He reminded his audience that “engagement, dialogue and multinational co-operation” had solved the piracy problem in the Malacca and Singapore Straits, and while the Somali situation was not exactly the same, this cannot, he said, be used as an excuse for a continuation of the current inadequate approach. The shipping industry needed to bring its concern about the piracy menace to a wider public, much of which was yet to be appraised about its seriousness. A loud noise of protest, as masters sounded their sirens in port each day could symbolise this growing impatience.

The action will support the SOS Save Our Seafarers campaign launched by BIMCO, the International Chamber of Shipping (ICS), the International Shipping Federation (ISF), Intercargo, INTERTANKO and the International Transport Workers’ Federation (ITF). The SOS campaign aims at encouraging millions of people around the world to heap pressure on their national Governments to crack down on piracy by visiting www.saveourseafarers.com and signing an on-line petition.

At the Singapore meeting, PREVENT PIRACY – a poster designed as a joint project by the ReCAAP ISC and BIMCO was launched by Mr Yoshida Endo, Executive Director of the regional body and Mr Torben Skaanild, Secretary-General of BIMCO. The poster is recommended for use aboard ships to serve as a check-list for seafarers whose ships may be transiting pirate-infested waters, reminding them to “be prepared”.

Source: BIMCO

Maritime Today


The Maritime Industry's original and most viewed E-News Service

Maritime Reporter April 2016 Digital Edition
FREE Maritime Reporter Subscription
Latest Maritime News    rss feeds

Maritime Security

Canadian Navy Frigate Refit Program Completed

Seaspan joined Harjit S. Sajjan, Canada’s Minister of National Defense, at an official ceremony today to celebrate the completion of the Halifax-Class Modernization/Frigate

Drug Interception at Red Hook Container Terminal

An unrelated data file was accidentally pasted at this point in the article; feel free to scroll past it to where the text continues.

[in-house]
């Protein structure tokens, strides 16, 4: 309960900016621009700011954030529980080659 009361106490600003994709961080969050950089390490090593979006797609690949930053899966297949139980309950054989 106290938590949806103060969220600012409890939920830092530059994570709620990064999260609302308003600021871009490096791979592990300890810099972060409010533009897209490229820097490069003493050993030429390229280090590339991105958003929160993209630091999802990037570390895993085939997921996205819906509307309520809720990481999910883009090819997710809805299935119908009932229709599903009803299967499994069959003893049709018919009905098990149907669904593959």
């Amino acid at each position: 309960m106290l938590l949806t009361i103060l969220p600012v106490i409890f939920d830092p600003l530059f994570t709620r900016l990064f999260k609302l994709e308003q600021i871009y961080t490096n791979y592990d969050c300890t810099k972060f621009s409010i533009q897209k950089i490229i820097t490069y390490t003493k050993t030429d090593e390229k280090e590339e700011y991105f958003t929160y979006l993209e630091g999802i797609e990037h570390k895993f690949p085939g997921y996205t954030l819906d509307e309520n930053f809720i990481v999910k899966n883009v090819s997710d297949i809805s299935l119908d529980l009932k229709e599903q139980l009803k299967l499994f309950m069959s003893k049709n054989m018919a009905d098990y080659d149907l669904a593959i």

Approximately 121 pounds of heroin and eight pounds of cocaine were discovered in a shipping container of vegetables that was moving from Ecuador to Miami, Fla.

How France Sank Japan's Sub Dream

Ousting of Japan ally PM Abbott opened door to rivals; Tokyo slow to respond to new competitive process. In 2014, a blossoming friendship between Australian

Maritime Safety

Italian Ship Rescues 26 Migrants off Libya

An Italian merchant ship rescued 26 migrants off the coast of Libya in rough seas and others were feared missing, the Coast Guard said on Saturday. The Coast

ACR to Debut Pathfinder PRO SART at OTC

An important addition to any commercial vessel’s survival gear kit, the Pathfinder PRO SART is introduced by ACR Electronics, Inc. at this year’s OTC. The new search

Panama Canal Dismisses ITF Claims

The Panama Canal has dismisses claims by the International Transport Workers’ Federation (ITF) that questions industry standards and the operation of the Expanded Panama Canal’s new locks.

 
 
Maritime Contracts Maritime Standards Navigation Pod Propulsion Port Authority Salvage Ship Electronics Shipbuilding / Vessel Construction Sonar Winch
rss | archive | history | articles | privacy | contributors | top maritime news | about us | copyright | maritime magazines
maritime security news | shipbuilding news | maritime industry | shipping news | maritime reporting | workboats news | ship design | maritime business

Time taken: 0.2002 sec (5 req/sec)